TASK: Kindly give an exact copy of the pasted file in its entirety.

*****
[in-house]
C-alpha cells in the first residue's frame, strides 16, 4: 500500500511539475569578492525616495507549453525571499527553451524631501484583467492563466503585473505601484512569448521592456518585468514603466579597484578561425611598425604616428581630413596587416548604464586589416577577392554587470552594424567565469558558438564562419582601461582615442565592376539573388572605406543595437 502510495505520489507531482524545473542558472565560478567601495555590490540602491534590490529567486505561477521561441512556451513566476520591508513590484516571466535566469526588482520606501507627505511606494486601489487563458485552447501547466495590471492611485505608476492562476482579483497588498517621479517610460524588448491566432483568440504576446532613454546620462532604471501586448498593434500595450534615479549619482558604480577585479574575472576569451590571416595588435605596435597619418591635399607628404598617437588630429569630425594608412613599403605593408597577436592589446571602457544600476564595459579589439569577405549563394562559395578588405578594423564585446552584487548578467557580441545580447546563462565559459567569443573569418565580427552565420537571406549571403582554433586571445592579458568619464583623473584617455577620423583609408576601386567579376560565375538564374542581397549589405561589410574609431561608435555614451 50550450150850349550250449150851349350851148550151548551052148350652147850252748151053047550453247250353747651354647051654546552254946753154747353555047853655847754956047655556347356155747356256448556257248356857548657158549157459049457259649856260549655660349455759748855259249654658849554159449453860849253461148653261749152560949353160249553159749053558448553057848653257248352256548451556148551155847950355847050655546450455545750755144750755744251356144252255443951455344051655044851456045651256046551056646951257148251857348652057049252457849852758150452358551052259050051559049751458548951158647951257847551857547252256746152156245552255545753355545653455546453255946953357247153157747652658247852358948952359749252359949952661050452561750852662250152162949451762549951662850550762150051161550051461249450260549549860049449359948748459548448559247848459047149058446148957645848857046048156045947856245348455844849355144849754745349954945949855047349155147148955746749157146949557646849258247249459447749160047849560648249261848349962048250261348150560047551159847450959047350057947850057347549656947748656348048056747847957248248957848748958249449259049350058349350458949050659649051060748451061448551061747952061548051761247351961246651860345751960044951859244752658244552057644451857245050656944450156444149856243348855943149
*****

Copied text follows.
[in-house]
C-alpha cells in the first residue's frame, strides 16, 4: 500500500511539475569578492525616495507549453525571499527553451524631501484583467492563466503585473505601484512569448521592456518585468514603466579597484578561425611598425604616428581630413596587416548604464586589416577577392554587470552594424567565469558558438564562419582601461582615442565592376539573388572605406543595437 502510495505520489507531482524545473542558472565560478567601495555590490540602491534590490529567486505561477521561441512556451513566476520591508513590484516571466535566469526588482520606501507627505511606494486601489487563458485552447501547466495590471492611485505608476492562476482579483497588498517621479517610460524588448491566432483568440504576446532613454546620462532604471501586448498593434500595450534615479549619482558604480577585479574575472576569451590571416595588435605596435597619418591635399607628404598617437588630429569630425594608412613599403605593408597577436592589446571602457544600476564595459579589439569577405549563394562559395578588405578594423564585446552584487548578467557580441545580447546563462565559459567569443573569418565580427552565420537571406549571403582554433586571445592579458568619464583623473584617455577620423583609408576601386567579376560565375538564374542581397549589405561589410574609431561608435555614451 50550450150850349550250449150851349350851148550151548551052148350652147850252748151053047550453247250353747651354647051654546552254946753154747353555047853655847754956047655556347356155747356256448556257248356857548657158549157459049457259649856260549655660349455759748855259249654658849554159449453860849253461148653261749152560949353160249553159749053558448553057848653257248352256548451556148551155847950355847050655546450455545750755144750755744251356144252255443951455344051655044851456045651256046551056646951257148251857348652057049252457849852758150452358551052259050051559049751458548951158647951257847551857547252256746152156245552255545753355545653455546453255946953357247153157747652658247852358948952359749252359949952661050452561750852662250152162949451762549951662850550762150051161550051461249450260549549860049449359948748459548448559247848459047149058446148957645848857046048156045947856245348455844849355144849754745349954945949855047349155147148955746749157146949557646849258247249459447749160047849560648249261848349962048250261348150560047551159847450959047350057947850057347549656947748656348048056747847957248248957848748958249449259049350058349350458949050659649051060748451061448551061747952061548051761247351961246651860345751960044951859244752658244552057644451857245050656944450156444149856243348855943149